Thursday, November 21, 2013

1201. Social media veterinary - books for vets

Book Review: Social Media for Veterinary Professionals Rating 5 Star Rating

The Bottom Line

This quick-to-read unassuming book is a must have road map for veterinary practices looking to start or enhance their web presence. Brenda Tassava provides excellent insight on the art and skill of engaging with clients and other veterinary professionals using social media.
This book also provides concrete step-by-step tips for setting up and managing social media within a practice; setting up guidelines for employee duties and responsibilities as they pertain to representing the practice in various online venues.


  • Excellent coverage of social media topics relevant to veterinary practices.
  • Helpful legal information and examples of how to handle client confidentiality.
  • Useful glossary and resources at the end of the book.
  • A quick read that is a good "handout" manual to share with staff.
  • Good social media marketing and time management tips for busy practices.


  • Some of the early pages are jargon-heavy for people new to social media, but info is covered later.


  • A concise guide for veterinary practices looking to start getting involved or improve their online presence.
  • Learn the lingo of Facebook and Twitter - RTs, likes, hastags, and so on throughout the book and in the glossary.
  • Learn how to guide and educate your staff to be the "voice" of your practice online and time management tips for these tasks.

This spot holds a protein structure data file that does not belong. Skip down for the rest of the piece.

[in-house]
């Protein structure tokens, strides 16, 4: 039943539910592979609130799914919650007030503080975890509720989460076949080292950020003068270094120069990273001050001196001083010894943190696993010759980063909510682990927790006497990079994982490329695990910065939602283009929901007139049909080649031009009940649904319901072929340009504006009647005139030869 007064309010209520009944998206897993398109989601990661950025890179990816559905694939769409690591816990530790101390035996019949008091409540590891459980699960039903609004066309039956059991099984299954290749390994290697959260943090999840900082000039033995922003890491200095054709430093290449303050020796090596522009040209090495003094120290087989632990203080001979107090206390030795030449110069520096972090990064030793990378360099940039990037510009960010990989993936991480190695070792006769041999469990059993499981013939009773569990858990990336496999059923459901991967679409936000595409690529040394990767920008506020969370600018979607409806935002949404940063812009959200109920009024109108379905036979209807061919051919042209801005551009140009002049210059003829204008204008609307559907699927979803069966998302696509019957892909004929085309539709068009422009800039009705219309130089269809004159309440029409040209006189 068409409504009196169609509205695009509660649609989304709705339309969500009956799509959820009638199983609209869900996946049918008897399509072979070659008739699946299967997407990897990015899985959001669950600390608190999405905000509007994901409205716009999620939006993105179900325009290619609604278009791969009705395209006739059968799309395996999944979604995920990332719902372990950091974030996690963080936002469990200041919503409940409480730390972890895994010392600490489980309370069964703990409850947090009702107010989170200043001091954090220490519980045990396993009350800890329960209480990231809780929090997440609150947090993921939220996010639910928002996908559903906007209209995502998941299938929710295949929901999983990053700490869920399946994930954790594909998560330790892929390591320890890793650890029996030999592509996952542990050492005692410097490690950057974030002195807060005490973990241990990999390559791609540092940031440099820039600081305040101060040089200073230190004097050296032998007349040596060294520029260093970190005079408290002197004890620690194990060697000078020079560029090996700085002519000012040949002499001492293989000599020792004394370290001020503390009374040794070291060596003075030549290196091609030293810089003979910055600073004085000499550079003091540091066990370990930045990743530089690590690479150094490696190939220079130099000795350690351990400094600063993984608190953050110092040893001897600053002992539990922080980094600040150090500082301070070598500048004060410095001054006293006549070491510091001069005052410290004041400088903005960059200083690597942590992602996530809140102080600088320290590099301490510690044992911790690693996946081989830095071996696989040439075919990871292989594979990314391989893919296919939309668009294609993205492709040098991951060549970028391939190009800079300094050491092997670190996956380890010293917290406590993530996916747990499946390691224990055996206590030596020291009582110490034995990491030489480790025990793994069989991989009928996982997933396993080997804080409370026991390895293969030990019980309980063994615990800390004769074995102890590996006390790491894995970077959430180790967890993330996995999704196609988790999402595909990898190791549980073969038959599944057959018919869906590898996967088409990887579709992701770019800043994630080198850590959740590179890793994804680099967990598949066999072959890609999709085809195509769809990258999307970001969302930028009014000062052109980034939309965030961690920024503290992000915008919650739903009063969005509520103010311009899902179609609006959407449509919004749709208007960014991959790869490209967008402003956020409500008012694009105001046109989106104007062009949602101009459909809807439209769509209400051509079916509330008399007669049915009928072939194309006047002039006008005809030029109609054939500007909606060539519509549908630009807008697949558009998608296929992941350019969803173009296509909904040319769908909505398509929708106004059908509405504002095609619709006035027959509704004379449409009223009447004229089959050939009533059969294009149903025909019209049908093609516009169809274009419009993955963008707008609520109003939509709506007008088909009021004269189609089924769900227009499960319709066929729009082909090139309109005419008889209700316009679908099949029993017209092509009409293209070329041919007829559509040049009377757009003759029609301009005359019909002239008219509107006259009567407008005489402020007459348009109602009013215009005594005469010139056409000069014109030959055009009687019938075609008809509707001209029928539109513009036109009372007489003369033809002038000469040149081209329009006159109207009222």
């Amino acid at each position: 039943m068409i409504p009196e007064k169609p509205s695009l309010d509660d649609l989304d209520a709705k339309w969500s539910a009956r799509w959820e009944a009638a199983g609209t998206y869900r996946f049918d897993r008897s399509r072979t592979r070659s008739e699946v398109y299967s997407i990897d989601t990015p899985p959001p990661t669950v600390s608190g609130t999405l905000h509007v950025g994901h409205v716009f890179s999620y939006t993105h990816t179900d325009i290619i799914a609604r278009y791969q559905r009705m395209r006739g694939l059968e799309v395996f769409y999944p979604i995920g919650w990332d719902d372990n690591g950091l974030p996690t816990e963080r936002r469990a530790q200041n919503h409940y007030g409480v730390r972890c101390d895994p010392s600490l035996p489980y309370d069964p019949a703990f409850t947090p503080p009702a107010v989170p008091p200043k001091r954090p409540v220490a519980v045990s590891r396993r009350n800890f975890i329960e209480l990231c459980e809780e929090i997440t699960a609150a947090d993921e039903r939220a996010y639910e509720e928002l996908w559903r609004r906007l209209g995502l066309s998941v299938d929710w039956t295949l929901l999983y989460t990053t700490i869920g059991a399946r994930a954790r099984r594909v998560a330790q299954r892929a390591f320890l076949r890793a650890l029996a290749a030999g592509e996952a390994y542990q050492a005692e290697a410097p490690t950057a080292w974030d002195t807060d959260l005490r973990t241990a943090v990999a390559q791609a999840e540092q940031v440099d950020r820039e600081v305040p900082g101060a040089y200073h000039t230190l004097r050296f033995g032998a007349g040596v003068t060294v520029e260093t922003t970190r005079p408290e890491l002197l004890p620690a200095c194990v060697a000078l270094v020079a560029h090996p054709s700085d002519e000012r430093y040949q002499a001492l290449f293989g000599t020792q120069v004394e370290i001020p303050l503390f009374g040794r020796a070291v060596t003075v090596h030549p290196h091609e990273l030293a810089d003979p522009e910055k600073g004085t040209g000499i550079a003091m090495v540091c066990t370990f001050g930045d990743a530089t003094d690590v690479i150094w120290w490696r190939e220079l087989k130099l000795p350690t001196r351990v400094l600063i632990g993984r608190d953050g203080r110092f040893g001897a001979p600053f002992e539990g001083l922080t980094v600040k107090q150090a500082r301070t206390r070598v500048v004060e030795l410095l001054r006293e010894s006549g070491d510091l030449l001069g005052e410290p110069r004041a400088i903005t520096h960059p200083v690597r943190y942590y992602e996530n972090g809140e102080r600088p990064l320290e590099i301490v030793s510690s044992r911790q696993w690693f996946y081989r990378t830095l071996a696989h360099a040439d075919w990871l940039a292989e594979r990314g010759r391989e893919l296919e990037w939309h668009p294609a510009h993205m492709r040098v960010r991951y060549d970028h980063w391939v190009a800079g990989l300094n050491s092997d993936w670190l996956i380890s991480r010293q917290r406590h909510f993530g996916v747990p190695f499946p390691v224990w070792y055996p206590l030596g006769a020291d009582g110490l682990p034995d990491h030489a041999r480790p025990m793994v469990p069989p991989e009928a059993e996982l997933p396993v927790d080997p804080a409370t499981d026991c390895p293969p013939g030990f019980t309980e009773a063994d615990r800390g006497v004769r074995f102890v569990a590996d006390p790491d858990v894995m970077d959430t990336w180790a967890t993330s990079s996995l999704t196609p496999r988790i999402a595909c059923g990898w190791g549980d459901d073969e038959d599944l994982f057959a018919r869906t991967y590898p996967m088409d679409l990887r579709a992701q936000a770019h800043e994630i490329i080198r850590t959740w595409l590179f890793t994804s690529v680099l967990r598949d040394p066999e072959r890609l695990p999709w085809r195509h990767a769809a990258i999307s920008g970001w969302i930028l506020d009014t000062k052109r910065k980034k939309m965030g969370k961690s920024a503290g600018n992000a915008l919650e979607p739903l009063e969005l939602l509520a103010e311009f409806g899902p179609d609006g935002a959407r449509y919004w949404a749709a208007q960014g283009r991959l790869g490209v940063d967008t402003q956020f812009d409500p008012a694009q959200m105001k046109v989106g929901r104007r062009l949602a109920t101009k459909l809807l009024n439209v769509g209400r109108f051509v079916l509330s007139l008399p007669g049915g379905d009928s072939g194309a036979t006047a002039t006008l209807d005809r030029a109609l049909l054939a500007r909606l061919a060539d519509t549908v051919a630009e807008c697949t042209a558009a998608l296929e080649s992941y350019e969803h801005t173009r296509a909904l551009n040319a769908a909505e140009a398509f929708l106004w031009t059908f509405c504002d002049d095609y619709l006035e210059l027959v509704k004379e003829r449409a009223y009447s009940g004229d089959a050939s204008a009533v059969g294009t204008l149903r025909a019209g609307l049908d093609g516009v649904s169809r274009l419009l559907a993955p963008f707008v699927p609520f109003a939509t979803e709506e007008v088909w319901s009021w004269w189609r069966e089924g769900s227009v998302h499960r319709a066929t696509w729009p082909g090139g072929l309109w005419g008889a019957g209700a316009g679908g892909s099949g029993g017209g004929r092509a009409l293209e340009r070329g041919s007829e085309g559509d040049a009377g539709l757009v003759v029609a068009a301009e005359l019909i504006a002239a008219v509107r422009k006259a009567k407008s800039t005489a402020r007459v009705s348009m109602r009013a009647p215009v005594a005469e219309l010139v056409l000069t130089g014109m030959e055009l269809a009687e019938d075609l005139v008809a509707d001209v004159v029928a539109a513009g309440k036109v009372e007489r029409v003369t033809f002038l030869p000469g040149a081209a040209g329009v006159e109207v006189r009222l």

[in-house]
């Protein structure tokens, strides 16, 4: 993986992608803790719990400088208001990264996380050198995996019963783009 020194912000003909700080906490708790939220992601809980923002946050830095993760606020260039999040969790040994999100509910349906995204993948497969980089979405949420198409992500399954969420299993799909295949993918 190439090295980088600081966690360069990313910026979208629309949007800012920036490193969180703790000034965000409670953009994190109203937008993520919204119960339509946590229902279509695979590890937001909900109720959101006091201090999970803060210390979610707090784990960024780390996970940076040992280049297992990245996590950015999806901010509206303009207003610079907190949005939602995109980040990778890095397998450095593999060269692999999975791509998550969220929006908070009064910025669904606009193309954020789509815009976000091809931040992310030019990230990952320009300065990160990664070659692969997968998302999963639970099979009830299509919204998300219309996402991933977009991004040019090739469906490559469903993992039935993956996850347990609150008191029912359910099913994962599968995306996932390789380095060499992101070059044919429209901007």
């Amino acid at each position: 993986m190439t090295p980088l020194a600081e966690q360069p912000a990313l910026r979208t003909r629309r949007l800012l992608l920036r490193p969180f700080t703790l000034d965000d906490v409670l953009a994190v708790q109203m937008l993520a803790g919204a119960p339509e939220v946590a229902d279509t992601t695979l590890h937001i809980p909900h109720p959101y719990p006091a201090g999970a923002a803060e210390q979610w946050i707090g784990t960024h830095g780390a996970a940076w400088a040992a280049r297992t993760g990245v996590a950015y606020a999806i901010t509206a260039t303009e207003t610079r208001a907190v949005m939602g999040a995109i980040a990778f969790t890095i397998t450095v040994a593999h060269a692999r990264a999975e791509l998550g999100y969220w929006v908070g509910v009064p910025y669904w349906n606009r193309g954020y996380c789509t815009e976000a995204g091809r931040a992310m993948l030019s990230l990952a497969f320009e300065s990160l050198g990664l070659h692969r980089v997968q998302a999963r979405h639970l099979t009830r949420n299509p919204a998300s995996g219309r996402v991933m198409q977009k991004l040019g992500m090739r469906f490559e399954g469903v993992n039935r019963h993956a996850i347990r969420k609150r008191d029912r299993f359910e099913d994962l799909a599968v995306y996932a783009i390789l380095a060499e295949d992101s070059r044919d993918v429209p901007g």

Guide Review - Book Review: Social Media for Veterinary Professionals

At first glance, this is an unassuming little book. The cover didn't grab me and the title, while descriptive and a topic I am interested in, didn't have me tearing open the cover.
But don't let these things stop you. This book is a gem.
This book, authored by veterinary practice manager Brenda Tassava CVPM CVJ, guides you in the process of getting your practice online, engaging with current clients and learning how to attract new clients to your practice via the Internet.
I am on the Internet all of the time and regularly use Facebook and Twitter. I found this book to be an excellent guide, covering many aspects of practice web sites and social media sites, but it was a bit jargon-heavy in a few spots if you are not already on or familiar with social media. However, a few pages later, the basics of Facebook and Twitter were covered in good detail. Readers will also find the glossary and appendices at the back of the book to be a useful learning guide and reference if basic definitions are needed.